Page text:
A Whole Lot About Whole Grains

Written By:Stacy Simon

Whole grains. You see those mysterious words on packaging and hear health experts talk about them. You’re even supposed to make whole grains at least half the grains you eat. And you may know that eating whole grains as part of a healthy diet has been linked to a lower risk of some cancers and other chronic diseases.

But what are they? And how can you tell which products really contain whole grains?

A “grain” is any food made from wheat, rice, oats, barley, or another cereal grain. Some examples are bread, breakfast cereal, oatmeal, and corn tortillas.

Grains are divided into two categories:

  1. Whole grains, which include the entire grain kernel, including the bran, germ, and endosperm
  2. Refined grains, which are processed to remove the bran and germ. But it’s those parts that are removed that help bring about the health benefits.

Is that product really whole grain?

At the grocery store, read labels to make sure you buy whole-grain products. The very first ingredient on the list should be a whole grain, such as “whole wheat,” “oatmeal,” “whole oats,” “whole-grain cornmeal,” or “whole rye.” Don’t be fooled by healthy-sounding terms like “100% wheat,” “seven grain,” or “bran” that often appear in the name of the product. Read the ingredients list to know for sure what is in the product.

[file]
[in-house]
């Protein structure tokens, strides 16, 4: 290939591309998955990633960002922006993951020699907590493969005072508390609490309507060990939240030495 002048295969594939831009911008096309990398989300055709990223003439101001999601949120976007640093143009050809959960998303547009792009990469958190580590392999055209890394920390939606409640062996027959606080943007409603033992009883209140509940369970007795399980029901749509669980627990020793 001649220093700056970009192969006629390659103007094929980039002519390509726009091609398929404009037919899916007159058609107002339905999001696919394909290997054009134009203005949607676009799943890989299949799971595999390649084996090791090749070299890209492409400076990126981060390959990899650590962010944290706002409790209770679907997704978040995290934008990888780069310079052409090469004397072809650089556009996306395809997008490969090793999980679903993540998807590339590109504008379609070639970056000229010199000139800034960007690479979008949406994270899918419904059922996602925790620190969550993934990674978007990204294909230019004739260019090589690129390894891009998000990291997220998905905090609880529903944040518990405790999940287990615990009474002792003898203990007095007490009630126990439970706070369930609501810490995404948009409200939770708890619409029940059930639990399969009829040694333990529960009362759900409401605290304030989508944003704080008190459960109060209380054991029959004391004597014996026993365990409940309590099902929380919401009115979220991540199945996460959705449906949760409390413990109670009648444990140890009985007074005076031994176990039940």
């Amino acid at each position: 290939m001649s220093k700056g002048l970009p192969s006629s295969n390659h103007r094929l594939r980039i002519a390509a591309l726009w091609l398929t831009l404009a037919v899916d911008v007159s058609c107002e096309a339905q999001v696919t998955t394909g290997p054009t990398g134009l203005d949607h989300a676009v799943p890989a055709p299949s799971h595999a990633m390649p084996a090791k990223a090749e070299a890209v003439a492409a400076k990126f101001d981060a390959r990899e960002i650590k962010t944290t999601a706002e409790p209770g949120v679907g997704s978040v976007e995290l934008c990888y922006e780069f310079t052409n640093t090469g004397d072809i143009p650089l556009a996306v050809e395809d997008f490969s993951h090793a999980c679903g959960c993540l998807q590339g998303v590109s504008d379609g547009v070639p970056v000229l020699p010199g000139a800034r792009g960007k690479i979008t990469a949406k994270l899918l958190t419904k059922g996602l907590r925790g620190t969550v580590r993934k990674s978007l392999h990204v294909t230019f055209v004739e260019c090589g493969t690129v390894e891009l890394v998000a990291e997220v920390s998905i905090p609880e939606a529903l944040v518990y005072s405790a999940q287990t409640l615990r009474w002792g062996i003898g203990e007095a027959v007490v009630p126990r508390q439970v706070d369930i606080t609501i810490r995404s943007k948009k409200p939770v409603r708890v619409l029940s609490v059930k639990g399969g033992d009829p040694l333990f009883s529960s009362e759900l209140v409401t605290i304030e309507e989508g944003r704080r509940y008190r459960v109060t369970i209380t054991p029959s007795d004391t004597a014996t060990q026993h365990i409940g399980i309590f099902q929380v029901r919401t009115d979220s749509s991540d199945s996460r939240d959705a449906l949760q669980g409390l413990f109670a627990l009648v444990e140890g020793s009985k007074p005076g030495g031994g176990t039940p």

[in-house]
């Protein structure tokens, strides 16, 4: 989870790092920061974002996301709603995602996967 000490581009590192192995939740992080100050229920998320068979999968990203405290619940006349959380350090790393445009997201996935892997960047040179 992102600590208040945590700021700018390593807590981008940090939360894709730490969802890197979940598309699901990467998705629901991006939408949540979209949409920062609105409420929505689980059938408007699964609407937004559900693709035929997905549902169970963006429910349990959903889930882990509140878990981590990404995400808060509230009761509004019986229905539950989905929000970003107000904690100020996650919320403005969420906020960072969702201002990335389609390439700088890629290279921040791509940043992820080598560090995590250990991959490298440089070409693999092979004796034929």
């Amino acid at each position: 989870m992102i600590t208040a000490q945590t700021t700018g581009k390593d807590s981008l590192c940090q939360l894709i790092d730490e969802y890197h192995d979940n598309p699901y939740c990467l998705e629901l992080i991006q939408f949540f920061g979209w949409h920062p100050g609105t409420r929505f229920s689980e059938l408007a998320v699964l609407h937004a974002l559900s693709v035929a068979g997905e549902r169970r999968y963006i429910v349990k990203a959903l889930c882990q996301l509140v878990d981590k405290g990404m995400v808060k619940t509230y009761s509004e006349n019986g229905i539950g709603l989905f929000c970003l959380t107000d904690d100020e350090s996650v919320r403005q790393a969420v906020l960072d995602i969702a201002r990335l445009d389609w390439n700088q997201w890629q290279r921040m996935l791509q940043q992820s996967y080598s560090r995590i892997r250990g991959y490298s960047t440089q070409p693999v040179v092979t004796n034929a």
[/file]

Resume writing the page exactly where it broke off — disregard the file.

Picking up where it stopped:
You can also add whole grains to your diet by choosing brown rice instead of white; quinoa or bulgur instead of regular couscous. Add barley or bulgur to soups, and eat popcorn without added salt and butter for a good whole-grain snack.

What about gluten?

Gluten is a protein found in wheat, rye, and barley. It helps dough rise and keeps bread from falling apart, makes it chewy, and adds to its flavor. It’s often added to other foods, like cakes, cereals, and pasta, to improve their texture.

There is no reason for most people to avoid gluten. Those who are not sensitive to gluten have the flexibility to choose from a wider variety of foods in order to eat a well-balanced diet.

People who have celiac disease should avoid gluten because it may damage their intestines. According to the National Institutes of Health, celiac disease affects 1% or less of the US population.

Gluten-free foods are not necessarily healthier. Some are actually higher in fat, sugar, and total calories and lower in fiber and vitamins than their versions with gluten.

People who can’t eat gluten should read food labels to find the most nutritious options.

The American Cancer Society medical and editorial content team

Our team is made up of doctors and oncology certified nurses with deep knowledge of cancer care as well as journalists, editors, and translators with extensive experience in medical writing.

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